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THE TIMES POLL : Public Backs Congress but Not Tax Cut Plans : Republican leadership wins qualified support. Yet Americans doubt GOP agenda can turn country around.


WASHINGTON — With the symbolic 100-day milestone approaching, Americans give qualified approval to the new Republican Congress, though they remain dubious of GOP plans for sweeping tax cuts, a new Times Poll has found.

In the survey, a plurality of Americans said that they back the GOP legislative agenda and a majority said that the Republicans are working to fulfill their campaign promises rather than backing away from them. But less than one-third said that they believe the Republican agenda will improve conditions in the country and nearly three in five say that it is unrealistic to consider cutting federal taxes now.

Similarly ambivalent notes resounded through the survey. On many important questions--from the priorities for economic policy to the relative capacity of President Clinton and congressional Republicans to solve the nation's most important problems--neither side musters a majority of public support. And despite the GOP success at moving much of its agenda rapidly through the House, the poll finds just 13% of those surveyed expressing much confidence in Congress, down slightly since January.

Indeed, the poll portrays a public still largely withholding judgment on the major actors in the furious political debate engulfing Washington and only intermittently engaged by the debate itself: A clear majority of those surveyed cannot name a single item in the GOP's "contract with America" which congressional Republicans have made progress with.

The poll finds President Clinton adrift near the midpoint of public opinion, with Americans narrowly approving of his job performance but a majority saying that they now plan to vote against him next year. In a trial heat for 1996, Clinton trails Senate Majority Leader Bob Dole (R-Kan.), who has emerged as a clear front-runner for the Republican nomination, according to the poll.

Though the results of early presidential primaries can upend national polls almost overnight, Dole heads toward the April 10 formal announcement of his candidacy in an enviable position: In the survey, Republican partisans prefer Dole by a margin of three to one over his nearest rival, Texas Sen. Phil Gramm. California Gov. Pete Wilson, who apparently is nearing a formal declaration of his candidacy, begins well back in the pack, drawing support from just 2% of those surveyed.

The Times Poll, supervised by John Brennan, surveyed 1,285 adults from March 15 through March 19. It has a margin of sampling error of plus or minus three percentage points.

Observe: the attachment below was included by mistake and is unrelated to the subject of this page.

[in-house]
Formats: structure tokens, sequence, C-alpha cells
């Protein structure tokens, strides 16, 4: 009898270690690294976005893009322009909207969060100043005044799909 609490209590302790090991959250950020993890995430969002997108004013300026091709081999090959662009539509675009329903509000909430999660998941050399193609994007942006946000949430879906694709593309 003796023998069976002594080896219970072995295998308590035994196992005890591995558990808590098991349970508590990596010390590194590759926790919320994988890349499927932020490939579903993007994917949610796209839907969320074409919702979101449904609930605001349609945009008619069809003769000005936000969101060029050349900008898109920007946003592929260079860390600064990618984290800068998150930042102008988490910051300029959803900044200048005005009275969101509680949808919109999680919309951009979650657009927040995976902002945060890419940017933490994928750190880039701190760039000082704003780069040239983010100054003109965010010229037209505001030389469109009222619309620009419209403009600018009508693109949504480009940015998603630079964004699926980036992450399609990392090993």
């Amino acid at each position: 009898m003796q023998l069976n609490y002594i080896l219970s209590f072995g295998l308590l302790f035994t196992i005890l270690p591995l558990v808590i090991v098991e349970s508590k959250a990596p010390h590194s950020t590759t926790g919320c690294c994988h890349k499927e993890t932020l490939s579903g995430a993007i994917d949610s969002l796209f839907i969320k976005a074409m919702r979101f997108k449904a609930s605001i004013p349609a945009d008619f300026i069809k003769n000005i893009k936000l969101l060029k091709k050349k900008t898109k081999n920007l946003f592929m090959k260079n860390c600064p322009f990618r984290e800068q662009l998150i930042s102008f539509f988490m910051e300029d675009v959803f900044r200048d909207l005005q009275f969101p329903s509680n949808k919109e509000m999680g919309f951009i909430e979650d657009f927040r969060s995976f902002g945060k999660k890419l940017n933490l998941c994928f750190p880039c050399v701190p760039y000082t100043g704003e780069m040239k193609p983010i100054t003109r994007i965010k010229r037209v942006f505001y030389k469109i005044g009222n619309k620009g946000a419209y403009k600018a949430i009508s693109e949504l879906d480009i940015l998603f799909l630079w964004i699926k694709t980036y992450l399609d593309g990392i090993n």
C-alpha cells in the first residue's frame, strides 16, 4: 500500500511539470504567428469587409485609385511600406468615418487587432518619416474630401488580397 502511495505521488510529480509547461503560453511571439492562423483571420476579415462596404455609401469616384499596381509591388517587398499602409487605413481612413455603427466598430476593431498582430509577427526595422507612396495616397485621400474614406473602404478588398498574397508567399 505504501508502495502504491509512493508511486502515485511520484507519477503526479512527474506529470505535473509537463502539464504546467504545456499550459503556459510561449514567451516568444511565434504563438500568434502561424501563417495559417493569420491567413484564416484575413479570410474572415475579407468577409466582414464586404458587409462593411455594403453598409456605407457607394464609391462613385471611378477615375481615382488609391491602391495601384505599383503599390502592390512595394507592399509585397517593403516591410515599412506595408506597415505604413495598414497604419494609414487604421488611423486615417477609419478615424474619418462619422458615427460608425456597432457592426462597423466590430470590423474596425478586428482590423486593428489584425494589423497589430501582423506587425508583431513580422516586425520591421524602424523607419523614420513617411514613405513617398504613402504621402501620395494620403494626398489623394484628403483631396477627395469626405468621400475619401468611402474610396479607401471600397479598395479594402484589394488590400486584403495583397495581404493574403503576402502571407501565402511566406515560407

Like other recent national polls, this survey shows a political landscape in which the sharpening policy dispute between the parties is consolidating partisan allegiance at both ends of the ideological spectrum. On many issues, the poll reveals a public sharply polarized along partisan lines, with independents holding the balance and in most instances tilting guardedly toward the GOP.

Take, for instance, public attitudes toward the Republican congressional agenda. The GOP plan draws support from 76% of Republicans but disapproval from 57% of Democrats; independents cautiously favor the plan, 42% to 30%. Or take attitudes toward Clinton's performance in office. For all the grumbling from some party leaders about Clinton, 77% of Democrats give him high marks. An equal 77% of Republicans disapprove of his performance. Independents again split closely, with 46% approving, and 45% disapproving. Since January, Clinton's rating among Democrats has slightly increased, while falling 13 percentage points among Republicans.

Even the proposed nomination of Dr. Henry W. Foster Jr. as surgeon general--a subject on which many Americans are still uncertain--starkly divides the parties. Overall, Americans support his confirmation by 41% to 27%. But just over one in four Republicans back him, compared to about half of Democrats.

The pattern reappears most forcefully in a hypothetical general election matchup between Clinton and Dole. Overall, Dole leads among registered voters by 52% to 44%. Clinton draws support from 80% of Democrats, while a dramatic 96% of Republicans said they back Dole. Independents lean toward the Republican Party, 52% to 42%.

Not all Democrats are satisfied with Clinton. In the survey, about one-third of probable Democratic primary voters said that the party should look for another nominee in 1996. The fact that far fewer Democrats defect to Dole in a hypothetical matchup underscores the extent to which the sharpening political hostility in Washington appears to be reinforcing partisan loyalties among voters.

As House Republicans move toward completion of their extraordinarily ambitious 100-day agenda, the poll shows general support for their efforts, though doubts about specific priorities, and restrained enthusiasm, at best, that the program will significantly change American life for the better.

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